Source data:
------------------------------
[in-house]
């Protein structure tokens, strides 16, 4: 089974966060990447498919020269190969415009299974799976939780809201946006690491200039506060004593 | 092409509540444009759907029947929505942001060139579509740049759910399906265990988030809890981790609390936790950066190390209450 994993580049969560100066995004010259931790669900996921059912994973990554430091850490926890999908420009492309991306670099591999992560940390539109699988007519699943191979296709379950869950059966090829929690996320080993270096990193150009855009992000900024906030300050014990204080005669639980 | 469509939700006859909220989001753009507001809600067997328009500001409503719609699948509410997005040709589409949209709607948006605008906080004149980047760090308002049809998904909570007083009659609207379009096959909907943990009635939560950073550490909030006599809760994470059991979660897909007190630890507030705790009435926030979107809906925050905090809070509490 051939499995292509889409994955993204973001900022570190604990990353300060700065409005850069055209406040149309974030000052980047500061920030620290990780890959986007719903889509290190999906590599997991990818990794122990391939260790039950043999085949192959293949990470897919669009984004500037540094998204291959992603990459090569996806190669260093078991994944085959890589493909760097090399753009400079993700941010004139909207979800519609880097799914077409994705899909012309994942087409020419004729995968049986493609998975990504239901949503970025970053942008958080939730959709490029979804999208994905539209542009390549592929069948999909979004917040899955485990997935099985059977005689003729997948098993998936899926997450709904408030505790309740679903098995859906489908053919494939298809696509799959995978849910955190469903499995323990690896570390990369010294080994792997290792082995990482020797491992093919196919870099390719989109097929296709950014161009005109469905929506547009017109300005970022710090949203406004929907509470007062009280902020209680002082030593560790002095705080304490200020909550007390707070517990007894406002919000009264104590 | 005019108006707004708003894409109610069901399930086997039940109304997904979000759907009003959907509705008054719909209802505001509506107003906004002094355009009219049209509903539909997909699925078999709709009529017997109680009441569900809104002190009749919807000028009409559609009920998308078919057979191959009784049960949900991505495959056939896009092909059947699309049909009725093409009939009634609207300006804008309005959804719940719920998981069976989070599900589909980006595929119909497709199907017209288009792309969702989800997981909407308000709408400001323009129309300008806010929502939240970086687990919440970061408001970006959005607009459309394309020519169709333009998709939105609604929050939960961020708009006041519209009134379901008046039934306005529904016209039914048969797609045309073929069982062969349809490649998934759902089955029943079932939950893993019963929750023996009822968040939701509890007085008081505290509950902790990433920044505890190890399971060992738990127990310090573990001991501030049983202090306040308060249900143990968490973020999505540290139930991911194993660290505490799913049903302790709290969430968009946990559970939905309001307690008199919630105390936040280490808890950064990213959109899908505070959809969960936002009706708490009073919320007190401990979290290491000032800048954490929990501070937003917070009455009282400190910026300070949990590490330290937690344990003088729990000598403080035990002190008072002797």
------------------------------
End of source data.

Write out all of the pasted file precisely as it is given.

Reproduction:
[in-house]
């Protein structure tokens, strides 16, 4: 089974966060990447498919020269190969415009299974799976939780809201946006690491200039506060004593 | 092409509540444009759907029947929505942001060139579509740049759910399906265990988030809890981790609390936790950066190390209450 994993580049969560100066995004010259931790669900996921059912994973990554430091850490926890999908420009492309991306670099591999992560940390539109699988007519699943191979296709379950869950059966090829929690996320080993270096990193150009855009992000900024906030300050014990204080005669639980 | 469509939700006859909220989001753009507001809600067997328009500001409503719609699948509410997005040709589409949209709607948006605008906080004149980047760090308002049809998904909570007083009659609207379009096959909907943990009635939560950073550490909030006599809760994470059991979660897909007190630890507030705790009435926030979107809906925050905090809070509490 051939499995292509889409994955993204973001900022570190604990990353300060700065409005850069055209406040149309974030000052980047500061920030620290990780890959986007719903889509290190999906590599997991990818990794122990391939260790039950043999085949192959293949990470897919669009984004500037540094998204291959992603990459090569996806190669260093078991994944085959890589493909760097090399753009400079993700941010004139909207979800519609880097799914077409994705899909012309994942087409020419004729995968049986493609998975990504239901949503970025970053942008958080939730959709490029979804999208994905539209542009390549592929069948999909979004917040899955485990997935099985059977005689003729997948098993998936899926997450709904408030505790309740679903098995859906489908053919494939298809696509799959995978849910955190469903499995323990690896570390990369010294080994792997290792082995990482020797491992093919196919870099390719989109097929296709950014161009005109469905929506547009017109300005970022710090949203406004929907509470007062009280902020209680002082030593560790002095705080304490200020909550007390707070517990007894406002919000009264104590 | 005019108006707004708003894409109610069901399930086997039940109304997904979000759907009003959907509705008054719909209802505001509506107003906004002094355009009219049209509903539909997909699925078999709709009529017997109680009441569900809104002190009749919807000028009409559609009920998308078919057979191959009784049960949900991505495959056939896009092909059947699309049909009725093409009939009634609207300006804008309005959804719940719920998981069976989070599900589909980006595929119909497709199907017209288009792309969702989800997981909407308000709408400001323009129309300008806010929502939240970086687990919440970061408001970006959005607009459309394309020519169709333009998709939105609604929050939960961020708009006041519209009134379901008046039934306005529904016209039914048969797609045309073929069982062969349809490649998934759902089955029943079932939950893993019963929750023996009822968040939701509890007085008081505290509950902790990433920044505890190890399971060992738990127990310090573990001991501030049983202090306040308060249900143990968490973020999505540290139930991911194993660290505490799913049903302790709290969430968009946990559970939905309001307690008199919630105390936040280490808890950064990213959109899908505070959809969960936002009706708490009073919320007190401990979290290491000032800048954490929990501070937003917070009455009282400190910026300070949990590490330290937690344990003088729990000598403080035990002190008072002797």